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Feeling Ostomistic
Wednesday, November 30 2016

When I think back to my teenage years, one thing that was a big part of my life was reading the Dolly magazine.

Not only did it come with the occasional FREEBIE, but the information you learned was second to none... and you can't forget the excitement of tearing open the sealed section as if you were some rebellious girl eager to know what was such a secret, then when you realised you turned red in the face or giggle out of embarrassment.

I started getting Dolly pretty early on, I was 9 when I got my first period and I guess it was more awkward for my parents to have to talk to me about that sort of stuff, so I was given a magazine each month.

There was some pretty helpful articles, awesome competitions, projects to get my craft freak on, as well as Dolly Doctor.

I don't know who Dolly Doctor was, but I always imagined she was the older sister I never had who was cool, collected and held your embarrasing questions under her lock and key. I was thankful to those who wrote in with their issues as I learned a lot, and a couple of times had my questions answered under a guise of course.

I liked reading the embarrassing moments, as it made me feel less awkward and less alone. I remember this one girl wrote in about her horrifying experience of when she wore white pants for the first time and was on a date at the movies when she got her period and her white pants were destroyed.

It taught me that I should keep a record of when my period was due so that I could factor in things like swimming attire, wearing shorts or skirts, or wearing white clothing.

Unfortunately my school dress was white and it was humiliating when I had an accident.

The freebies were sometimes pads and was nice having some you could try out and see what suited me as opposed to wasting money by buying different brands and types.

I remember all the helpful advice received over the years like relationship advice, how to help mend a broken friendship, how to help your acne covered skin, how to make the latest fashion trends, different ways to wear your hair and how to know when to ask for help (mental health or eating disorders etc).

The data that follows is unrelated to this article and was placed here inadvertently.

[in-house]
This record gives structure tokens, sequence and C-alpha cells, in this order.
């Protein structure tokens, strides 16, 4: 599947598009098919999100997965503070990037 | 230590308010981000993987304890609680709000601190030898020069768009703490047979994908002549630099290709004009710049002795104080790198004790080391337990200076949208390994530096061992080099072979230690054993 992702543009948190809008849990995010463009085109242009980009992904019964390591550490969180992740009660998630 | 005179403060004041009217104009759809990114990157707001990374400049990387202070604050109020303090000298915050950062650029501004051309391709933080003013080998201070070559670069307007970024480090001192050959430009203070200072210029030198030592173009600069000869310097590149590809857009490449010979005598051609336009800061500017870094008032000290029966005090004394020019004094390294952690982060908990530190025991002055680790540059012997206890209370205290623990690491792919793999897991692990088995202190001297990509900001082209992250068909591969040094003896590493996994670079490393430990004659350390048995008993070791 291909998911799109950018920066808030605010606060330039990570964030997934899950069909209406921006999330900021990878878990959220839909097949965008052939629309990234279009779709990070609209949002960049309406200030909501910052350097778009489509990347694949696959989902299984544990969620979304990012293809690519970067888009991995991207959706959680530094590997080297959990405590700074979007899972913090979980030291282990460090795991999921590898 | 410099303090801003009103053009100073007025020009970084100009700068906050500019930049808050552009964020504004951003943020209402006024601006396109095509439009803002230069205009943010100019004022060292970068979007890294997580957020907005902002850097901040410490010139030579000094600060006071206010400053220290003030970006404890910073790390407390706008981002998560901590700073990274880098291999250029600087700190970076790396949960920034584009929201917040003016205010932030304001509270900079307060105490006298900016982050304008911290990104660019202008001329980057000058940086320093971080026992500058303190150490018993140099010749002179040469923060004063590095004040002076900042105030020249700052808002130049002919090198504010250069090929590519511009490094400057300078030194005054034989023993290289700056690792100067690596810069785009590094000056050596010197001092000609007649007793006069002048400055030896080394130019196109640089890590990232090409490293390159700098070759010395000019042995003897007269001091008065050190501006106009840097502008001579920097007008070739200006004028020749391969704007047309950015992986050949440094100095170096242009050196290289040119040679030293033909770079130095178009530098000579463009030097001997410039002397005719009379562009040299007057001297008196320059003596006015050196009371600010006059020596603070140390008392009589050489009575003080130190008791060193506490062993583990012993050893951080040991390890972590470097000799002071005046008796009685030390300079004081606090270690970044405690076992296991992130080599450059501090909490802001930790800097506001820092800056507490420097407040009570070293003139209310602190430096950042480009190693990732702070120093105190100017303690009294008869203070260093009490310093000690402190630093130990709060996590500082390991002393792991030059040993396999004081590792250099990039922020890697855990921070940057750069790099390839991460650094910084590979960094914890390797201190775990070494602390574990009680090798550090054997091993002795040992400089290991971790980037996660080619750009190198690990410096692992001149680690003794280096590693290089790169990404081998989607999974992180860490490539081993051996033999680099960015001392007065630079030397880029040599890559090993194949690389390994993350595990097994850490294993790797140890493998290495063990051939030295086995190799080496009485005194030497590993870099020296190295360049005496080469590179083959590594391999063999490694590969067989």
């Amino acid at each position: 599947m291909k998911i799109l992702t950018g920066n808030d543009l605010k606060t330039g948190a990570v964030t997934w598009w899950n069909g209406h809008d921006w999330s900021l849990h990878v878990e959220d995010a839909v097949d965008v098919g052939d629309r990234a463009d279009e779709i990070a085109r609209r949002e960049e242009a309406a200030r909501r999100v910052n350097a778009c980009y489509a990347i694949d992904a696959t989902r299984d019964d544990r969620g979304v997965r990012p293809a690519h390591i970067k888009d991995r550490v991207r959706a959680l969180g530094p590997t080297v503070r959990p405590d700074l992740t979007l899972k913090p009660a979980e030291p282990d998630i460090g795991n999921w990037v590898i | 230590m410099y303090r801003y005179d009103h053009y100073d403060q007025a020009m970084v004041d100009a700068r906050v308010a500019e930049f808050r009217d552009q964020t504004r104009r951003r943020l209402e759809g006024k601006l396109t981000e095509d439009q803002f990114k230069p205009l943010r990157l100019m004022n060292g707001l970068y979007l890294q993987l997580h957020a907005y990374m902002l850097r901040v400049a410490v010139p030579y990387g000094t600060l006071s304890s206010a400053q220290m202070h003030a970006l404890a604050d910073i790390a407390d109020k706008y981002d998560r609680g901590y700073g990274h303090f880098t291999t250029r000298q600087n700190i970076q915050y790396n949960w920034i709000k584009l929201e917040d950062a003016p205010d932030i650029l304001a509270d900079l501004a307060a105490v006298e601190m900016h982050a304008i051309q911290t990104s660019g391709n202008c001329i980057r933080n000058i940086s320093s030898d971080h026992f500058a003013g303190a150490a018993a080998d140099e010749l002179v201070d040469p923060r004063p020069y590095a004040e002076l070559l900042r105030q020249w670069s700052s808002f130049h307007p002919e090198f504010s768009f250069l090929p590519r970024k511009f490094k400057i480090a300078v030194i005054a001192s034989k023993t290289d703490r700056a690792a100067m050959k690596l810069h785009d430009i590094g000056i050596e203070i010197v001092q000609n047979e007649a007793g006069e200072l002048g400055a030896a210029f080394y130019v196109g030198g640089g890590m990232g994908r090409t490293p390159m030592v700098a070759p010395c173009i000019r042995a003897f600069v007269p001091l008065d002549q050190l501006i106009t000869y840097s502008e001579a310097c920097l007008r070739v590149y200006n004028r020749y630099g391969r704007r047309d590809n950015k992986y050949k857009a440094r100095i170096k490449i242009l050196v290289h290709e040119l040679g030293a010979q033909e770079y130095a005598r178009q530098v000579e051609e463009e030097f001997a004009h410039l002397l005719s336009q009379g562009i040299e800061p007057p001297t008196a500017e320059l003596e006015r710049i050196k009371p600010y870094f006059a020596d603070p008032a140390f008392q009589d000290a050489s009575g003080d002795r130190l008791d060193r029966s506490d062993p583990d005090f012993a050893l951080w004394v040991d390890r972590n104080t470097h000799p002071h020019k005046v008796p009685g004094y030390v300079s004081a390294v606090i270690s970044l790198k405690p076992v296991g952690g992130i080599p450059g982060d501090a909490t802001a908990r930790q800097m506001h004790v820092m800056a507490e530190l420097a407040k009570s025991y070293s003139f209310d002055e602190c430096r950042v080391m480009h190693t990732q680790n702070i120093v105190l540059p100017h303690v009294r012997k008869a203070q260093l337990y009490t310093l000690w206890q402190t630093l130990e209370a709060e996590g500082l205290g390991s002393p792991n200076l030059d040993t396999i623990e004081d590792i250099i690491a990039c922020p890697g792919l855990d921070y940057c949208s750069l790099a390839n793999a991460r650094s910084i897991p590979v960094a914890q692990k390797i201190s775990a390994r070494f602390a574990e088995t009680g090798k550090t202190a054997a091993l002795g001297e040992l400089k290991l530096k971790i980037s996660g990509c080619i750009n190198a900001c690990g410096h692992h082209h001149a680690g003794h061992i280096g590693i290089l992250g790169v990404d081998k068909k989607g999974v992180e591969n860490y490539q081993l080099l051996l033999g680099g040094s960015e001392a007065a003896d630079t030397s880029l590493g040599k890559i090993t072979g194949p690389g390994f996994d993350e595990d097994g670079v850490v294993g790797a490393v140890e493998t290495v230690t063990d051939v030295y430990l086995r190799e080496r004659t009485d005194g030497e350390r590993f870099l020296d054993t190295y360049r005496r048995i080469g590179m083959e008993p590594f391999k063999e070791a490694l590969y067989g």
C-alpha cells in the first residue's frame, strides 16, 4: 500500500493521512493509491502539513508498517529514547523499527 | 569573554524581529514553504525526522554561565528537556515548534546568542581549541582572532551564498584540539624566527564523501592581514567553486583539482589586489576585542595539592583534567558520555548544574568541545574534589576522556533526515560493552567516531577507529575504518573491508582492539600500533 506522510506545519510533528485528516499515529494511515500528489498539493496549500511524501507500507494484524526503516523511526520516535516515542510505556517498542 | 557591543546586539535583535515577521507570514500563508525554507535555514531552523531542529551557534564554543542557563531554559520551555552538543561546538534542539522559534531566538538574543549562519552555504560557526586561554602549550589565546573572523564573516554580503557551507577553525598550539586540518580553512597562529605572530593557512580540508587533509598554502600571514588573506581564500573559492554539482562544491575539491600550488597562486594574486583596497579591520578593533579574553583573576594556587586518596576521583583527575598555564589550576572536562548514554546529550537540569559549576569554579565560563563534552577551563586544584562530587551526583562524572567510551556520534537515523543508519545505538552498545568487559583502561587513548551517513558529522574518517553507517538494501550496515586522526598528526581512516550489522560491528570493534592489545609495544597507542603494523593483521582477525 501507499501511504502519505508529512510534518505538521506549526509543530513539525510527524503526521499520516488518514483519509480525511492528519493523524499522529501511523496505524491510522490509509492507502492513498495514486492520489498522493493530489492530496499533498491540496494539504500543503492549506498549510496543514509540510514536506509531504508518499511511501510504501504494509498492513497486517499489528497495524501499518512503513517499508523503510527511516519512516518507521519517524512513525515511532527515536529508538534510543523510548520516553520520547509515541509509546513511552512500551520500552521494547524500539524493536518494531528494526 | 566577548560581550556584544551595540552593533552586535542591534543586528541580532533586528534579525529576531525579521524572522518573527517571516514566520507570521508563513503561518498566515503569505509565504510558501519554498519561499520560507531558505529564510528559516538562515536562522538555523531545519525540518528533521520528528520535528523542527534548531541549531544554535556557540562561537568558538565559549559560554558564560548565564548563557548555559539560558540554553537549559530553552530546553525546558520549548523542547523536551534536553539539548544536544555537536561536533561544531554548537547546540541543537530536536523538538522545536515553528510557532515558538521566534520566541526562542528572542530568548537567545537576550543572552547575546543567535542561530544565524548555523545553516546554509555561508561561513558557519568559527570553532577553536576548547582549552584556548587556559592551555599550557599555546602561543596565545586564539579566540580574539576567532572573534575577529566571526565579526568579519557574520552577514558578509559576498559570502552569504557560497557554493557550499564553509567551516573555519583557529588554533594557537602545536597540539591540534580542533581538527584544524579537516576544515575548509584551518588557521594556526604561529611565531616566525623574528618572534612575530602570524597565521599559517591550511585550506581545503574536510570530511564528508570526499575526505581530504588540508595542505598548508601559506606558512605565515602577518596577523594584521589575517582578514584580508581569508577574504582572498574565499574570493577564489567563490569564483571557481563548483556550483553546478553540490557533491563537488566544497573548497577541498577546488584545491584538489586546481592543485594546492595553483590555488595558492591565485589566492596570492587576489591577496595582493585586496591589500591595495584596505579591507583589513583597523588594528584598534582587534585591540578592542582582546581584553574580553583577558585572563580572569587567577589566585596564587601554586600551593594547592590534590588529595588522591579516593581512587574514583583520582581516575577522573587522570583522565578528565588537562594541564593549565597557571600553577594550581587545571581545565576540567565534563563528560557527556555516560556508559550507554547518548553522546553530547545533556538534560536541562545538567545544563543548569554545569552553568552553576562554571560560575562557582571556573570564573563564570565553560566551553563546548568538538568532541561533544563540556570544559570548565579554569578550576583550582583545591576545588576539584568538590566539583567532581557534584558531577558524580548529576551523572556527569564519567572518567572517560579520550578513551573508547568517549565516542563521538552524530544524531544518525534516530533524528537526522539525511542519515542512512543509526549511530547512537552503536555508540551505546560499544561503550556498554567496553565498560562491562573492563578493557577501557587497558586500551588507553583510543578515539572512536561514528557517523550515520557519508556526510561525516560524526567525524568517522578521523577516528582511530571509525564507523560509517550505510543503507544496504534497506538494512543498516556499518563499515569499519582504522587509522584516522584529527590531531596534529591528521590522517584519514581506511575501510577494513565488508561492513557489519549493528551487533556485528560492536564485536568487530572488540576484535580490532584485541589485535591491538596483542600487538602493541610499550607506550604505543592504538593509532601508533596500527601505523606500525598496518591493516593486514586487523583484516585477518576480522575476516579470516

I feel a little saddened for the future teens who won't be able to experience the thrill of flipping through the magazine and tearing open that sealed section. I know there will be a digital version, but the experience won't be the same. Nothing compares to the sounds of flipping a page or the smell of a brand new magazine.

I remember when I was in year 9 my parents wouldn't buy me an issue because we couldn't afford it, so I went to so much effort making my own magazine called 'Rocks Teens' filled with celebrity goss and stories I had written. I even made up my own version of Dolly Doctor 'Dr Rocks' where I made a copy to share with my friends. It was a lot of work but I really wanted to be a writer and loved graphic design even back then.

Dolly, you will always remain a cherised memory of many teenage girls, especially those socially awkward introverts (like me). Thank you for your service for almost 5 decades!!

Posted by: Talya AT 09:48 pm   |  Permalink   |  0 Comments  |  Email

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~  Living with Familial Adenomatous Polyposis - Effects of FAP  ~

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Talya Goding - Feeling Ostomistic  |  0447 426 860

Thank you for stopping by Feeling Ostomistic. It has taken a lot of courage to share my story and I ask that you show me and my site/blog respect and courtesy. Views expressed in this blog are my own and I am not a nurse or a doctor. If you need medical advice please seek your medical practitioner.

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